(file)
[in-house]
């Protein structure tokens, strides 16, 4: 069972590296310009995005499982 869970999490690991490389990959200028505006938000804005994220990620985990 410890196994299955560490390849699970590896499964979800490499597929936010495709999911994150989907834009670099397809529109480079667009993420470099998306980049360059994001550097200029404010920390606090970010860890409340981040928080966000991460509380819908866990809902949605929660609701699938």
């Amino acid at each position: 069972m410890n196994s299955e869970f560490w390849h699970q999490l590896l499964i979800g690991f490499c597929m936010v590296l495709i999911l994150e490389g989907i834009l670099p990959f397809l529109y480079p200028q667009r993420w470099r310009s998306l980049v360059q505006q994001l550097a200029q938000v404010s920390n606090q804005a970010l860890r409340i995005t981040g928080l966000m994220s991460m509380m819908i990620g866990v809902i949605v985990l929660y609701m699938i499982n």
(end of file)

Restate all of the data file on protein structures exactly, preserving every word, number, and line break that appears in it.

[in-house]
């Protein structure tokens, strides 16, 4: 069972590296310009995005499982 869970999490690991490389990959200028505006938000804005994220990620985990 410890196994299955560490390849699970590896499964979800490499597929936010495709999911994150989907834009670099397809529109480079667009993420470099998306980049360059994001550097200029404010920390606090970010860890409340981040928080966000991460509380819908866990809902949605929660609701699938």
């Amino acid at each position: 069972m410890n196994s299955e869970f560490w390849h699970q999490l590896l499964i979800g690991f490499c597929m936010v590296l495709i999911l994150e490389g989907i834009l670099p990959f397809l529109y480079p200028q667009r993420w470099r310009s998306l980049v360059q505006q994001l550097a200029q938000v404010s920390n606090q804005a970010l860890r409340i995005t981040g928080l966000m994220s991460m509380m819908i990620g866990v809902i949605v985990l929660y609701m699938i499982n």